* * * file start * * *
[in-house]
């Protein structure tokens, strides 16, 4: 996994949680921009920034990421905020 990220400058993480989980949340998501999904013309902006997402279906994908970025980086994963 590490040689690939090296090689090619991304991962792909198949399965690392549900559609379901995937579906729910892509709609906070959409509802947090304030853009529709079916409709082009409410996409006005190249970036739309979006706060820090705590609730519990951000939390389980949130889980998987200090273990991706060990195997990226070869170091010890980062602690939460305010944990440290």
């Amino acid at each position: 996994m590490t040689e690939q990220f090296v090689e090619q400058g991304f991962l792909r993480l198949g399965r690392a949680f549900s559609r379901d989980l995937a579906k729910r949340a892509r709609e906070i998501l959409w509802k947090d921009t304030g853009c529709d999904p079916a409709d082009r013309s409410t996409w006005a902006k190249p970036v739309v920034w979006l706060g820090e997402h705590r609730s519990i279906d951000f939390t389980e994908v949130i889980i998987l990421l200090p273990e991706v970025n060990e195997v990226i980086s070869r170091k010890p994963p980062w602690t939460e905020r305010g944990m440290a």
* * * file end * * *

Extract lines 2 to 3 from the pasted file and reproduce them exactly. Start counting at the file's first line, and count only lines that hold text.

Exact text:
């Protein structure tokens, strides 16, 4: 996994949680921009920034990421905020 990220400058993480989980949340998501999904013309902006997402279906994908970025980086994963 590490040689690939090296090689090619991304991962792909198949399965690392549900559609379901995937579906729910892509709609906070959409509802947090304030853009529709079916409709082009409410996409006005190249970036739309979006706060820090705590609730519990951000939390389980949130889980998987200090273990991706060990195997990226070869170091010890980062602690939460305010944990440290």
């Amino acid at each position: 996994m590490t040689e690939q990220f090296v090689e090619q400058g991304f991962l792909r993480l198949g399965r690392a949680f549900s559609r379901d989980l995937a579906k729910r949340a892509r709609e906070i998501l959409w509802k947090d921009t304030g853009c529709d999904p079916a409709d082009r013309s409410t996409w006005a902006k190249p970036v739309v920034w979006l706060g820090e997402h705590r609730s519990i279906d951000f939390t389980e994908v949130i889980i998987l990421l200090p273990e991706v970025n060990e195997v990226i980086s070869r170091k010890p994963p980062w602690t939460e905020r305010g944990m440290a």